The Expectant Detectives
May 30, 2024

Book Review

The Expectant Detectives

reviewed by Warner Holme

Kat Ailes’ The Expectant Detectives deals with a woman named Alice living in a nice countryside village named Penton when someone mysteriously dies at her birthing class. As a result of personal concern and some degree of curiosity, Alice investigates, soon finding layer upon layer of oddity.

One of the biggest markers of a cozy mystery is that it takes place over the course of a series starting with a single volume. As sequels to this have not been announced, that particular judgment criterion is out of the window, leaving other details to tell how much like a cozy mystery this first book reads. The differences are fairly obvious. Alice is heavily pregnant at the start of the mystery, and the status of her partner, Joe, as living with her places her in a position where there is little chance of significant romantic intrigue without heavy drama. This also places it outside the realm of most cozy mysteries today. Other elements like the pet, smaller town setting, and humor, on the other hand, fit well into that subgenre.

The book includes a fair bit of very frank discussion of pregnancy and gynecological issues. None of this is necessarily bad, and certainly not given in the most disgusting terms, but it will surprise a reader expecting the usual gloss of a cozy mystery. Instead, this takes on a rougher sense of humor, not blue or toilet typically, but definitely outside of some comfort zones. All the same, the fact that it remains largely within character voice keeps such matters more than understandable.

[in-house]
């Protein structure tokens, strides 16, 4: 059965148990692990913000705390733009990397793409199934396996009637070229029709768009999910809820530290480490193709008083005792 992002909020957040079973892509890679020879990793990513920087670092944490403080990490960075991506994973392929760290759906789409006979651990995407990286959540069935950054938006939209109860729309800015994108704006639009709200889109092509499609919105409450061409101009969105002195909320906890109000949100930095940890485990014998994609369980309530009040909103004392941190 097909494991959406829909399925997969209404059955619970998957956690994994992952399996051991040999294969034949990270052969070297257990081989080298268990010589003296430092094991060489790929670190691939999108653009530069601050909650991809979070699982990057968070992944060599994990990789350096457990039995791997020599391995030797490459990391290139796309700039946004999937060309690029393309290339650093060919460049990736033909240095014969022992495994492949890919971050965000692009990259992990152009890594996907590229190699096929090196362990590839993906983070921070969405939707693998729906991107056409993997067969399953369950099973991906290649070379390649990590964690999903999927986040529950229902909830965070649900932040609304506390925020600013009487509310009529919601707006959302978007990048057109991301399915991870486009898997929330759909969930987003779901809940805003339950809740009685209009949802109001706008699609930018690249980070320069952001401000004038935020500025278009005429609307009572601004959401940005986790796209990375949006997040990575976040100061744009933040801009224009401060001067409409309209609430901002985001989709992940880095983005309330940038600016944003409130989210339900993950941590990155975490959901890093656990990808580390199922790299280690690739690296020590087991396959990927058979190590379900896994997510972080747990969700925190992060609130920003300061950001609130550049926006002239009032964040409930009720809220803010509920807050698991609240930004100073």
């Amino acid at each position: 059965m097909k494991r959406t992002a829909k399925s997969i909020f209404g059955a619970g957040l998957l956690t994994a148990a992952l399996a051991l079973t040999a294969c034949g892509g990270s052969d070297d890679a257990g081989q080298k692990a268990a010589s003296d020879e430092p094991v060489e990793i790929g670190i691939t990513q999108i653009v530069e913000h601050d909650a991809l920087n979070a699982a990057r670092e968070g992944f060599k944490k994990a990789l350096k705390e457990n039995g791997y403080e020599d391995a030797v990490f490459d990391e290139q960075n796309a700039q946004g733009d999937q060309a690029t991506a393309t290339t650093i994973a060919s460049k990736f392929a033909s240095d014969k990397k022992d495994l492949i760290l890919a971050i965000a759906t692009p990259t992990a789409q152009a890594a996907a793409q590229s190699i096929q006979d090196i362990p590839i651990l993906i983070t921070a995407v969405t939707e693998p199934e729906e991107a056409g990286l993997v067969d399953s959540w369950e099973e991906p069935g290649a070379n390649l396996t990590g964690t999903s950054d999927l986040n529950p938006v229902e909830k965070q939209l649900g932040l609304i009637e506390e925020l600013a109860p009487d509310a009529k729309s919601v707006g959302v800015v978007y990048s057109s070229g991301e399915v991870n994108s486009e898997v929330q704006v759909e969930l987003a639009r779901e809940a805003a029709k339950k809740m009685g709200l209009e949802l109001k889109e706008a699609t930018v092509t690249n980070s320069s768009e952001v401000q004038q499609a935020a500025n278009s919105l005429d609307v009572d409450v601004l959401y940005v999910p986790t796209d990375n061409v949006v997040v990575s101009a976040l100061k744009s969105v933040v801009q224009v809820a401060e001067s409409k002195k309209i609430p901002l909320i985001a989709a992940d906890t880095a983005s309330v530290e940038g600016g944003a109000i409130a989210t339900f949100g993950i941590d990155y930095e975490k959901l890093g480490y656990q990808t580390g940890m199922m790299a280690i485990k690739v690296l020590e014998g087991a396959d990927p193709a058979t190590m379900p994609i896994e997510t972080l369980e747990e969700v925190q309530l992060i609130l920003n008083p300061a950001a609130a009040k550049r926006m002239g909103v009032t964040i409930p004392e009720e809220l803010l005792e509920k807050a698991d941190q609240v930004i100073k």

The mystery of this volume is structured well enough, and the secondary layers of personal mystery give the whole story extra stakes that might not exist in many cozy types. At the same time, personal intrigue certainly exists, sometimes involving the same questionable parentage or potential loved one as a guilty party.

Alice is a well-drawn character, clearly taken from life based on the author’s biographical blurbs, yet with a sufficient amount of over-the-top personality to work in a book often deliberately laced with absurdity. Joe is less developed, but between his personal quirks and family issues, he is given as much characterization as most romantic partners in the cozy or comedy mystery genres. Holly, the dog on the cover, is very much involved in the plot. In addition to being a large enough element in Alice’s life that she’s fairly confident the dog would qualify as an emotional support animal, Holly also serves as an excuse to connect with certain other individuals who make themselves relatively scarce and otherwise are only frequently reached via transcribed text message.

The characters are well-drawn if not exceptionally realistic, but given that this is a book whose own backwater compares portions to Legally Blonde, that is probably quite appropriate. For fans of humorous mysteries and those familiar with taking action while pregnant, this is definitely worth a read.

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